Jeff Braun, Competition Director at SpeedSource, the Florida-based factory Mazda team, describes the engineering challenge and the delicate compromises to prepare the race car properly for the Sebring track. Here are his quotes:
How low: “There are a number of challenges at Sebring with 17 turns, but it’s mainly the significant number of bumps. The engineers want the car to run as low to the track as possible, and a driver can feel the difference of as little as a two millimeter change to the ride height.
“The biggest limiting factor is the wooden skid plank under the car. It is 25 mm thick to begin, and it must measure 20 mm or more after the race. If you run the car too low, the plank hits the track at every bump and there’s no chance of it remaining legal at the end of 12 hours.”
How stiff: “To counter that, you can raise the ride height to protect the plank, but that results in much lower downforce figures. To try to regain downforce, you can choose very stiff springs to keep the car as low as possible.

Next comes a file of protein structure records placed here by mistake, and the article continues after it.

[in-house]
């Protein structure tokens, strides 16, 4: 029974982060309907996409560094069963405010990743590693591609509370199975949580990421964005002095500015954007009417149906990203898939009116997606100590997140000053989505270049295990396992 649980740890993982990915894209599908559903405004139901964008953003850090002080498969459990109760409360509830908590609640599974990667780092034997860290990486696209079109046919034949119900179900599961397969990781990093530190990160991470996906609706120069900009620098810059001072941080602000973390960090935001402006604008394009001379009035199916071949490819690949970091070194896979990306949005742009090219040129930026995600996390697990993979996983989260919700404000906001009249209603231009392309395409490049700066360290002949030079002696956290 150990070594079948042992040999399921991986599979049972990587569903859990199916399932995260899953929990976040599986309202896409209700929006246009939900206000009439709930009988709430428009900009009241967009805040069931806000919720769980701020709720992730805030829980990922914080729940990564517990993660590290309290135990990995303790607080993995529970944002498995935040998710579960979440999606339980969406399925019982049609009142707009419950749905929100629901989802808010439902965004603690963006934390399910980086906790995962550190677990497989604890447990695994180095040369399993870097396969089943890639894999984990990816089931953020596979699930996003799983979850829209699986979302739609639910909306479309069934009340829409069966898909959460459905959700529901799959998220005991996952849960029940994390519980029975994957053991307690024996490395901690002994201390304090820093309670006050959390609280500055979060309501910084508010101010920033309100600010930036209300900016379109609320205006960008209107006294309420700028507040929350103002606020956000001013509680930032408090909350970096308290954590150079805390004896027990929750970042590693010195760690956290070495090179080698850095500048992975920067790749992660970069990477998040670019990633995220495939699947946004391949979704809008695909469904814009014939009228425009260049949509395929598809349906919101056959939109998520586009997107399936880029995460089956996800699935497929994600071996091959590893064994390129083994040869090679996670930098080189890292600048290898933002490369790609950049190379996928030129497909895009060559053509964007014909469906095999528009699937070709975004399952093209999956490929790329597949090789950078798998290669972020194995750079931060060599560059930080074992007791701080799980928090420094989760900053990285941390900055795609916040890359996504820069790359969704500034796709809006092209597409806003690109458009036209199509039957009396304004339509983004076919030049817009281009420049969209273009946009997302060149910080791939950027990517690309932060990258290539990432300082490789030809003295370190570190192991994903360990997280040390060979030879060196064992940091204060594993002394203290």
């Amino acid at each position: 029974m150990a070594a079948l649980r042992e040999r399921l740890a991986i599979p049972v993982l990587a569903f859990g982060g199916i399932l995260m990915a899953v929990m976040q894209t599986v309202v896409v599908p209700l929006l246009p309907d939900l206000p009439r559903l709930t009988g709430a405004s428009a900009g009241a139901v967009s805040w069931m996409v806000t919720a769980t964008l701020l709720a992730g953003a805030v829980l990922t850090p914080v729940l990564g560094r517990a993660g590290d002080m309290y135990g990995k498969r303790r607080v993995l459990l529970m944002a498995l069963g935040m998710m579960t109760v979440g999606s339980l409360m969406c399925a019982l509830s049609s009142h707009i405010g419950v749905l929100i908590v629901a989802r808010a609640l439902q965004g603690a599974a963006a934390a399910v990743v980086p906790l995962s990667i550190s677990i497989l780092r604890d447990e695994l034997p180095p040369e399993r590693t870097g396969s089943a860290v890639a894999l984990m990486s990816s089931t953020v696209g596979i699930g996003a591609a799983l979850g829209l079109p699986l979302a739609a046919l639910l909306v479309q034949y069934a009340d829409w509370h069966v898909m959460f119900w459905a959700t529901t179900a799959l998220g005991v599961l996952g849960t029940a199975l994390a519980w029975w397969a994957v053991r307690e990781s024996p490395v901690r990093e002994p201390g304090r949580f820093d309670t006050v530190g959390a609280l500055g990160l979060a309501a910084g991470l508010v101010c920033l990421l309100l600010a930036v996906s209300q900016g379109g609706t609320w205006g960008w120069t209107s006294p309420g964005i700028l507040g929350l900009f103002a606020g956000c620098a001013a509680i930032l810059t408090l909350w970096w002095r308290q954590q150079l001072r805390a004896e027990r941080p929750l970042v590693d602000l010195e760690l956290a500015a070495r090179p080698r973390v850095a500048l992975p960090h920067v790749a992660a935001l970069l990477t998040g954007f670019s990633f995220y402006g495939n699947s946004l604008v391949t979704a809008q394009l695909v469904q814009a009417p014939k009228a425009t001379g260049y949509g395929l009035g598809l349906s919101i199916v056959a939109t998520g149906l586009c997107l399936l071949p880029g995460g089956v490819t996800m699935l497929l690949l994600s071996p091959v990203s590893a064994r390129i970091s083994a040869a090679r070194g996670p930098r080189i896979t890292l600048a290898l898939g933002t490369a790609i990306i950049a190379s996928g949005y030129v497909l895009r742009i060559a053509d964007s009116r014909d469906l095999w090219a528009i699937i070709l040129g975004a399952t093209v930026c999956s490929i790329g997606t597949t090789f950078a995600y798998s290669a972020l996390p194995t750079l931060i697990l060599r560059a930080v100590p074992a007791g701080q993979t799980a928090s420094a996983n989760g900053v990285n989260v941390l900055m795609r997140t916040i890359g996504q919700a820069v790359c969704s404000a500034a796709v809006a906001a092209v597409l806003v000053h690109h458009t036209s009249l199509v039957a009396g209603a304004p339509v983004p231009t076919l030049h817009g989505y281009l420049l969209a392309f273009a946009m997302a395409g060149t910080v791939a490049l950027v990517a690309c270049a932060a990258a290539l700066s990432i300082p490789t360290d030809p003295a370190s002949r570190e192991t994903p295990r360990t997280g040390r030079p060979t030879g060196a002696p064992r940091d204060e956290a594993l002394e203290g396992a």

“The trade-off with high rates of spring stiffness is that the spring isn’t able to absorb the bumps and the tires come right off the ground! Here at Sebring, that’s most common in the ‘old school’ corners, turns one and 17. Of course, anytime a tire loses contact with the track, it’s a huge loss of downforce and traction.”
How shocking: “The next phase is to find the best balance between the ride height and stiffness issues, and we do that primarily with the shock absorbers. Sebring is the track where the shock absorber specialists can have the biggest impact.
“Like a restrictor plate track in NASCAR, where the engine builder can really make a difference, it’s the shock specialist that makes it happen here. We have JF Chretien, who is an employee of Multimatic, who oversees the shocks on our cars. This is where he can shine.”
Simulations: “With so little track time this weekend before the race, you can’t possibly make a large number of changes on the car and test each one. It’s also cost prohibitive to run constant test sessions with the entire team and drivers, so we rely upon our in-house computer simulations.
“The software is improving all the time as we hone the mathematical model of the race car. Since Daytona, we used the software to run more than 400 different simulations. That’s 400 different combinations of settings (wing angles, ride height, and much more) that we tested. Based upon those simulations, we arrived at the track with what we believe is the best setup for our cars.”